In addition, the burden of proof in the trial of a forfeiture action is governed by 19 U.S.C. § 1615. Section 1615 requires that the government show probable cause for the forfeiture. Once probable cause has been shown, the burden of proving that the property was not involved in illegal drug transactions shifts back to the claimant. The level of probable cause that must be shown in a forfeiture proceeding is the same as is used to test searches and seizures generally. United States v. One 1976 Cadillac Seville, 477 F. Supp. 879, 881 (E.D.Mich.1979). However, in pleading forfeiture, the government cannot rest on the affidavits used to obtain a seizure warrant at the beginning of the process. Rather, it must show that it can prove that it has a right to retain the seized property. Thus, "a section 881 forfeiture complaint must allege facts sufficient to support a reasonable belief that the government could demonstrate probable cause [in the actual forfeiture hearing]." United States v. Property, Known as 6 Patricia Drive, supra at 716. If the government's allegations, taken as true, would not establish probable cause for the forfeiture, then the government cannot shift the burden to the claimant at trial, and the complaint must be dismissed.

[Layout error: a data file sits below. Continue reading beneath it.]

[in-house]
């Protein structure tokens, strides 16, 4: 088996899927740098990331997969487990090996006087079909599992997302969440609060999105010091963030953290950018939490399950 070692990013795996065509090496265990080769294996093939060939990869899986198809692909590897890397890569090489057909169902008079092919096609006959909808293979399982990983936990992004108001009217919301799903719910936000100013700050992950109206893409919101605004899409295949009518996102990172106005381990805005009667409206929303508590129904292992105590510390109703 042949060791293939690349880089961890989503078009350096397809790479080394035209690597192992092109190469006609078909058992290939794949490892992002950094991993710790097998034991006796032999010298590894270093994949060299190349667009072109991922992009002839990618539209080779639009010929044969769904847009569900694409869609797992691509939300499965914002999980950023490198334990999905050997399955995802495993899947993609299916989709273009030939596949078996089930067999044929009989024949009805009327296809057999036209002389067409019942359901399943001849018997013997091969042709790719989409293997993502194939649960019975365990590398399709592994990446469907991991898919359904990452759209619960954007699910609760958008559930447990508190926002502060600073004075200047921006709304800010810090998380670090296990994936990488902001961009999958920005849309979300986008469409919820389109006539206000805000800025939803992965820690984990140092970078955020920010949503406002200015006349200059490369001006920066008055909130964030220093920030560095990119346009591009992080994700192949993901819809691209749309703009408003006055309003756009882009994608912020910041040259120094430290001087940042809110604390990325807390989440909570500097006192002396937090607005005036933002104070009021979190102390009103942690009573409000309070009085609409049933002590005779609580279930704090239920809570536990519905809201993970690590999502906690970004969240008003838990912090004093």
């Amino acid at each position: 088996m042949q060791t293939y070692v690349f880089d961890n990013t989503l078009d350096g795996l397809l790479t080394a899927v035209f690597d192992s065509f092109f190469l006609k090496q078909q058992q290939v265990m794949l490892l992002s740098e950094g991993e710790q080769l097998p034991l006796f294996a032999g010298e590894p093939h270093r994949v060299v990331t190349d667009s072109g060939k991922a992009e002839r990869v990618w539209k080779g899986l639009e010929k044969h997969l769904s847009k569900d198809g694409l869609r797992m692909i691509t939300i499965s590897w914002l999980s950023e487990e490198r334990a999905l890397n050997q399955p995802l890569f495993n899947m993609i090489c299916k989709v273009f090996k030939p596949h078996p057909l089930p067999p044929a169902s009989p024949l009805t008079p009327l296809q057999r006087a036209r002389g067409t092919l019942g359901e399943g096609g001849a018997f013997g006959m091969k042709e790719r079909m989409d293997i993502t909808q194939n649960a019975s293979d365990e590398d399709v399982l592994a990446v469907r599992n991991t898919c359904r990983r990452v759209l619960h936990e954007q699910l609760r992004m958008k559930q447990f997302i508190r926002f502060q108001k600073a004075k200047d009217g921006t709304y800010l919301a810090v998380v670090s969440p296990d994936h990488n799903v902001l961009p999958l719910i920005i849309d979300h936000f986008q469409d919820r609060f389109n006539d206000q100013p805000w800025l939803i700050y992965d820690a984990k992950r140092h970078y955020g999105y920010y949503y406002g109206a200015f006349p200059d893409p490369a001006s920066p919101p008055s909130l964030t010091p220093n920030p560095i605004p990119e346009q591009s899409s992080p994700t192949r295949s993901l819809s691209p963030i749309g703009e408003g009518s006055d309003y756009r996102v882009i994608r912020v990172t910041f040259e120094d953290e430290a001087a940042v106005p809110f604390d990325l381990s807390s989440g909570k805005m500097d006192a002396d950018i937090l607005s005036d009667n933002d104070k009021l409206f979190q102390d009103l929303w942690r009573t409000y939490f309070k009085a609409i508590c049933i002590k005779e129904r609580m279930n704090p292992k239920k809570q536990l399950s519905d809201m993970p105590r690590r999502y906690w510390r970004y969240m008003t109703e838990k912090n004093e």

This formulation is necessitated by the Supreme Court's decision in One 1958 Plymouth Sedan v. Pennsylvania, 380 U.S. 693, 85 S. Ct. 1246, 14 L. Ed. 2d 170 (1965). There, the Supreme Court held that the Fourth Amendment exclusionary rule must apply to civil forfeiture proceedings in order to deter government lawlessness. Id. at 698, 85 S. Ct. at 1249. It follows, then, that a claimant must have an opportunity to contest the validity of a seizure warrant and the seizure itself in a civil forfeiture action brought by the government. This, in turn, means that the government, through the complaint, must provide a claimant with enough information so that a challenge to the seizure can be meaningful. Ultimately, of course, the government must come forth with prima facie proof that the claimant has violated the statute to forfeit the property.